Just under 30 Catholic colleges and universities are now requiring COVID vaccines for students returning to campus in the fall, with many citing concern for community health and safety.
Other schools, like Belmont Abbey College near Charlotte, North Carolina, and The Catholic University of America in Washington, D.C., have refrained from such requirements and emphasized the need for individuals to make their own prudential judgment in accordance with their conscience.
Bill Thierfelder, president of Belmont Abbey, recently told the Register about how the school reached its decision not to require COVID vaccines for students returning in the fall.
“We have an obligation to have an informed conscience” as Catholics, he said, and to “do our best to seek the objective truth, to try to understand that to the best of our ability, and then to make a prudential decision with our conscience. … I’m not going to stop anybody from getting vaccinated that has reached that decision — from a conscience standpoint — that it’s in their best interests to get vaccinated, but I’m also not going to force somebody to get vaccinated that has come to the opposite conclusion.”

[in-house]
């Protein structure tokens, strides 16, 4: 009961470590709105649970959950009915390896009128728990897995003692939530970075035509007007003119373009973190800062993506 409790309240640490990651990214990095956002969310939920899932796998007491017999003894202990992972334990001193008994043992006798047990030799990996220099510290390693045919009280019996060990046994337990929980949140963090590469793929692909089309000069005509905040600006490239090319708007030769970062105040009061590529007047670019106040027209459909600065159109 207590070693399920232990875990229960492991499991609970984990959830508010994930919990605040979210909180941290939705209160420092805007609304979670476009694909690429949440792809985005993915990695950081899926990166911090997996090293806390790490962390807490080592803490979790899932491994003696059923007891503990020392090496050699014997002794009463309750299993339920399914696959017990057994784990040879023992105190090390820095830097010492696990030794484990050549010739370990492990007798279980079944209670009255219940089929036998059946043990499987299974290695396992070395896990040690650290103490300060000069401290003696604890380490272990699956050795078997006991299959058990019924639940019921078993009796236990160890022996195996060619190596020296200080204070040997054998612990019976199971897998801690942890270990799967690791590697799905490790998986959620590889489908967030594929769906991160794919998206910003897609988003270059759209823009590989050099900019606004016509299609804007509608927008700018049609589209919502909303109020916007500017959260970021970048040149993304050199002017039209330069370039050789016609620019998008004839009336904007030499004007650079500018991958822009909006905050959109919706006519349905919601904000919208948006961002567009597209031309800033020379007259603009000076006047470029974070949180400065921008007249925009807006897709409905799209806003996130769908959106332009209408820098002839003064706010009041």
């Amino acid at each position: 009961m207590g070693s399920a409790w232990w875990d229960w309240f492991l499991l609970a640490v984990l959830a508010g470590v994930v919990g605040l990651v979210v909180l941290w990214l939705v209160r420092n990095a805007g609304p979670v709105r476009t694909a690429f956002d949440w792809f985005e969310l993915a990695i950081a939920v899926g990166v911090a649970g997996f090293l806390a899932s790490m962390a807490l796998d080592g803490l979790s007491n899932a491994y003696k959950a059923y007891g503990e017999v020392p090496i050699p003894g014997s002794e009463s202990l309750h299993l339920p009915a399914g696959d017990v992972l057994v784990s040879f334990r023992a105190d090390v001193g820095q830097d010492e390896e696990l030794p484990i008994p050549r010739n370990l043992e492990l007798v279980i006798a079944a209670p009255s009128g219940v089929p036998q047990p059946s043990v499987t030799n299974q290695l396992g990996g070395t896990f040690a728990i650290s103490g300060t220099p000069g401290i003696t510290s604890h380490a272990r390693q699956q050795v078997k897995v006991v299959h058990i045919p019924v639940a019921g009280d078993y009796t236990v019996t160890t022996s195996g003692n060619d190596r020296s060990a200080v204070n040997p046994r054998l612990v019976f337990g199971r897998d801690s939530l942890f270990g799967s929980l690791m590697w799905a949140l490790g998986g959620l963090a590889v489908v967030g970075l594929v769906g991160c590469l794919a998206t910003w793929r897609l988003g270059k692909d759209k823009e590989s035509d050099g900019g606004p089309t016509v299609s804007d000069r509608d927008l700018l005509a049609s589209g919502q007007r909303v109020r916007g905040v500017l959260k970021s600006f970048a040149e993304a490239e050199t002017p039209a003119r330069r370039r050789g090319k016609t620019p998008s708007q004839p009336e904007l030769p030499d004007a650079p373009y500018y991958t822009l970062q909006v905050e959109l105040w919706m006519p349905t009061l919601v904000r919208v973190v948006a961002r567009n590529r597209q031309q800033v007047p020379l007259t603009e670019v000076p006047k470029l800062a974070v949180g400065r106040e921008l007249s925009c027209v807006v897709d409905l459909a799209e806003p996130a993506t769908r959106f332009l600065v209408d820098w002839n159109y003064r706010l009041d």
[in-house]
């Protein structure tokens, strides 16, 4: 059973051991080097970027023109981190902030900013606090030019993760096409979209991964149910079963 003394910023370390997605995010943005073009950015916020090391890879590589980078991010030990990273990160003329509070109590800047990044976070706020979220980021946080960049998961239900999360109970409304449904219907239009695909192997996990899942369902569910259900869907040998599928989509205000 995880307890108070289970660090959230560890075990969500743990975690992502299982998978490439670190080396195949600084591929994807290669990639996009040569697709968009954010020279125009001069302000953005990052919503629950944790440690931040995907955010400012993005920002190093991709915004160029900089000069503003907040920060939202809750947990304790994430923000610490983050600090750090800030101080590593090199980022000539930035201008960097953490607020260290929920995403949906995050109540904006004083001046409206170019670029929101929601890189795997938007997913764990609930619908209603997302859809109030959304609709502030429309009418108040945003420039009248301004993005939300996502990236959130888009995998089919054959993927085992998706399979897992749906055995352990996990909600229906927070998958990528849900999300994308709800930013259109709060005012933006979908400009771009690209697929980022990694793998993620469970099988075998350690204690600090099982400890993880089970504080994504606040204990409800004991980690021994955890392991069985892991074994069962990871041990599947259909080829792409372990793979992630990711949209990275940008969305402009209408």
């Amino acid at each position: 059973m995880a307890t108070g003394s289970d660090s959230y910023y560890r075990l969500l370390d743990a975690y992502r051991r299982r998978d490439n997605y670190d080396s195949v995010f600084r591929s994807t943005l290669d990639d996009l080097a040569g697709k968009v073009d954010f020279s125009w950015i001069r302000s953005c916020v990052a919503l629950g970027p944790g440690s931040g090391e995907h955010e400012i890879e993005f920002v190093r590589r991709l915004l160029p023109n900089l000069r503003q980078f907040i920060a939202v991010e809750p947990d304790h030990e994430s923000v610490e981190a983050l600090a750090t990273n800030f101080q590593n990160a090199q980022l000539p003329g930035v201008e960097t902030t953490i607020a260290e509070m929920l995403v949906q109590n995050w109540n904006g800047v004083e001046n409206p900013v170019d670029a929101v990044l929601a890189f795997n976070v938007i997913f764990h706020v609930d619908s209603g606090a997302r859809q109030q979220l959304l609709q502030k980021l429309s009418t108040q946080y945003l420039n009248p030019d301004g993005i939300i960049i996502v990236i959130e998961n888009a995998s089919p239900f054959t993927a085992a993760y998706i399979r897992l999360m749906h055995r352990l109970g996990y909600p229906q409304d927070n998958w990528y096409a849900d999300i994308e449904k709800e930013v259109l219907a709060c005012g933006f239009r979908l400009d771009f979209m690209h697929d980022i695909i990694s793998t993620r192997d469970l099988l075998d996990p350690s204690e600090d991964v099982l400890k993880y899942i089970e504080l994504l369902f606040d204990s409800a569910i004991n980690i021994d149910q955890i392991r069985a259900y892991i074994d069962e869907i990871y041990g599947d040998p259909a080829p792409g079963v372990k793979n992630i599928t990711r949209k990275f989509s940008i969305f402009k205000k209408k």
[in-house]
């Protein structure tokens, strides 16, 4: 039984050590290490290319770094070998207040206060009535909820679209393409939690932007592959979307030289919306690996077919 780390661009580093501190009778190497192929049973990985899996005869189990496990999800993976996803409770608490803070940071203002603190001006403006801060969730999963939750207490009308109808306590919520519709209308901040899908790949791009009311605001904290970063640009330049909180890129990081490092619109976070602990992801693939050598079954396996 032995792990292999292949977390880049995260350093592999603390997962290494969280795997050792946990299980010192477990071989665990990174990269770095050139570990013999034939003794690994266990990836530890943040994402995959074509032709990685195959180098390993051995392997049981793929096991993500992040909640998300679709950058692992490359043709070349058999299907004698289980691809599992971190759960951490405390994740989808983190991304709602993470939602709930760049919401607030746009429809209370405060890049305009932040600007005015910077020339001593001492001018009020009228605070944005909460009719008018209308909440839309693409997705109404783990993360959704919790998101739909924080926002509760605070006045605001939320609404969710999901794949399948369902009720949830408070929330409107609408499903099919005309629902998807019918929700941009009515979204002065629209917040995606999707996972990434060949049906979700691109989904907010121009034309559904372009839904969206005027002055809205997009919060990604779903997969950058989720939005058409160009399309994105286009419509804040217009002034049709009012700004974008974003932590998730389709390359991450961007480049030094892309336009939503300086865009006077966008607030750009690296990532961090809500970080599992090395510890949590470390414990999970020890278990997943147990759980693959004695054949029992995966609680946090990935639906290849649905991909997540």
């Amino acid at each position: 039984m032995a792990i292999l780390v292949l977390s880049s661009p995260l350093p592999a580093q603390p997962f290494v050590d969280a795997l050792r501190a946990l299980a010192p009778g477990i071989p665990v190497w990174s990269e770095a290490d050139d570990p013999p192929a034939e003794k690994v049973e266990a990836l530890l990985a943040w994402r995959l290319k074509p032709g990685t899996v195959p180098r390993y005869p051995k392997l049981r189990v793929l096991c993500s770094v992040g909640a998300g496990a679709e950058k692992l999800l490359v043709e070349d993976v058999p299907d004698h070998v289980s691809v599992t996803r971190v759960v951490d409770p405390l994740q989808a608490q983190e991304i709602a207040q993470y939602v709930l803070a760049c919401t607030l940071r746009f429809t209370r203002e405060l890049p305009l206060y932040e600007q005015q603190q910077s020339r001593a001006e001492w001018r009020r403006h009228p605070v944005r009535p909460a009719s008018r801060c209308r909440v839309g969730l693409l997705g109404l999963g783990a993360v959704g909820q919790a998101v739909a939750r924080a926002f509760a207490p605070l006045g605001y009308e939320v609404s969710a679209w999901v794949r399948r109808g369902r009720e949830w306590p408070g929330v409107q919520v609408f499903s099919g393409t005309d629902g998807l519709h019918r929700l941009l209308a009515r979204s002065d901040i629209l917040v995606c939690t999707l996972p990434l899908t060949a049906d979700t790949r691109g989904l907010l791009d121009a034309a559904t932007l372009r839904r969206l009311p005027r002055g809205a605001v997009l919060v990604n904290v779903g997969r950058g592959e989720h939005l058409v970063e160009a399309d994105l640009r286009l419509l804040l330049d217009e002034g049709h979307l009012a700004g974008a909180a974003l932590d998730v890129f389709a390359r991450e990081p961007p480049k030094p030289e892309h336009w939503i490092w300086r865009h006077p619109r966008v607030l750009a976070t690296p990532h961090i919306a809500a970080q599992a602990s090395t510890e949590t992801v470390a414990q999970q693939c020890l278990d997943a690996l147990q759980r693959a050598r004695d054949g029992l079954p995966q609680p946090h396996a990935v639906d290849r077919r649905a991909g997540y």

He said that among the objections or reservations regarding vaccinations are the “connection to aborted fetus cell lines,” adding that while “the Vatican and National Catholic Bioethics Center have come out with statements on it and left it to prudential judgment,” someone could “have a very strong sense of the horrid act of killing a baby in the womb through abortion, and even though it may be very remote in terms of material cooperation with this evil, someone could just take a stand and say, ‘I personally in my conscience can’t take this vaccination.’”
Read more from The National Catholic Register.